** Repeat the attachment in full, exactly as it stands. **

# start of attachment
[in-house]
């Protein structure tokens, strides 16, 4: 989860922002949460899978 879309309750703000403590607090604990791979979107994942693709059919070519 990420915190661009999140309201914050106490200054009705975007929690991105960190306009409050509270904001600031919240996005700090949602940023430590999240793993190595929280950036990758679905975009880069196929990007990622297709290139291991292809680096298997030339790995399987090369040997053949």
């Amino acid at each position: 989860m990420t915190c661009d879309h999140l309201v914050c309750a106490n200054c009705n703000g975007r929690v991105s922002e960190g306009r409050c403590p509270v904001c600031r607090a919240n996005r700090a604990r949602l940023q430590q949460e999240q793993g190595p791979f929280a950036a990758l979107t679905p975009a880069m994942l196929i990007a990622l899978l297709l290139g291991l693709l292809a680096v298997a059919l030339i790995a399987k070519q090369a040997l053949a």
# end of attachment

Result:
[in-house]
């Protein structure tokens, strides 16, 4: 989860922002949460899978 879309309750703000403590607090604990791979979107994942693709059919070519 990420915190661009999140309201914050106490200054009705975007929690991105960190306009409050509270904001600031919240996005700090949602940023430590999240793993190595929280950036990758679905975009880069196929990007990622297709290139291991292809680096298997030339790995399987090369040997053949």
């Amino acid at each position: 989860m990420t915190c661009d879309h999140l309201v914050c309750a106490n200054c009705n703000g975007r929690v991105s922002e960190g306009r409050c403590p509270v904001c600031r607090a919240n996005r700090a604990r949602l940023q430590q949460e999240q793993g190595p791979f929280a950036a990758l979107t679905p975009a880069m994942l196929i990007a990622l899978l297709l290139g291991l693709l292809a680096v298997a059919l030339i790995a399987k070519q090369a040997l053949a």